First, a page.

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What You Should Know About Probation

Posted on in Criminal Defense

Chicago criminal defense attorneysIf you are facing criminal charges, you may be overwhelmed by the legal process that lies ahead. Depending on the nature and severity of the alleged offense—along with your own criminal history—you could be eligible for probation in lieu of serving time in jail. But, what is probation and who qualifies? A skilled criminal defense attorney can help you make sense of a challenging situation.

What Is Probation?

Probation is a sentencing alternative that offers offenders substantially more personal freedom while they serve their sentences. In most cases, an offender on probation can live at home, go to work, and live most of a normal life, but always under the close supervision of a probation officer. An individual on probation is required to abide the terms set by the court and his or her behavior is closely monitored. In some cases, probation begins immediately upon a finding of guilt while in others, it begins after a reduced jail sentence.

The duration of a probation sentence will vary in accordance with the crime, but most are in the one- to three-year range. Longer or shorter sentences may be imposed based on the facts of the case. It is important to realize that some offenses are not eligible for probation, and the judge may be required by law to hand down a sentence that includes jail time

Probation Terms

When an offender is placed on probation, he or she is given very specific terms that must be followed. Each case is different, but terms of probation commonly include:

  • In-person reporting to a probation officer regularly on a regular basis to a probation officer;
  • Paying fines imposed by the court;
  • Appearing when necessary in court;
  • Obeying all laws at all times;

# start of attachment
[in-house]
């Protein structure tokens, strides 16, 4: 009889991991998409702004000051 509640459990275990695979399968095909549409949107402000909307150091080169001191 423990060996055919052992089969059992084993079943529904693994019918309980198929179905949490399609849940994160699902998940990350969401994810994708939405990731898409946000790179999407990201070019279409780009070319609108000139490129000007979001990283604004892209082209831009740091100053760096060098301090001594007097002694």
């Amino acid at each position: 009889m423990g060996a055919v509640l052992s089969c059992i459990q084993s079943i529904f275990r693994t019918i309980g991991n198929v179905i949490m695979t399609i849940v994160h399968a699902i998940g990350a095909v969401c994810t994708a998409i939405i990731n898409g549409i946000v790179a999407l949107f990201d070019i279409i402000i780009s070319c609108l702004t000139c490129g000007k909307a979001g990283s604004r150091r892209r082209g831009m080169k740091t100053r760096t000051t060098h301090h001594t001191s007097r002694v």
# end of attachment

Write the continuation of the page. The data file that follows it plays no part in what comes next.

• Not committing any crimes;
  • Attending treatment for substance abuse;
  • Performing community service;
  • Periodic or random drug and alcohol testing; and  
  • Remaining in the state unless approved in advance.

Violating Probation

The penalties for violating the terms of probation can be serious. Those who violate probation face a longer period of probation and possible jail time. Probation violations are handled initially by the offender’s probation officer who must decide whether to issue a warning or to request a violation hearing. If a hearing is deemed appropriate, a judge will then make the final decision regarding the violation and what penalties will be imposed.

Quality Criminal Defense

It is important to keep in mind that you cannot be placed on probation without a plea or finding of guilt, and the conviction could remain on your record forever. If you have been charged with a criminal offense, contact an experienced Chicago criminal defense attorney. Call 773-276-5541 for a free consultation at Luisi Legal Group today.

 

Source:

http://www.ilga.gov/legislation/ilcs/fulltext.asp?DocName=072005700K410

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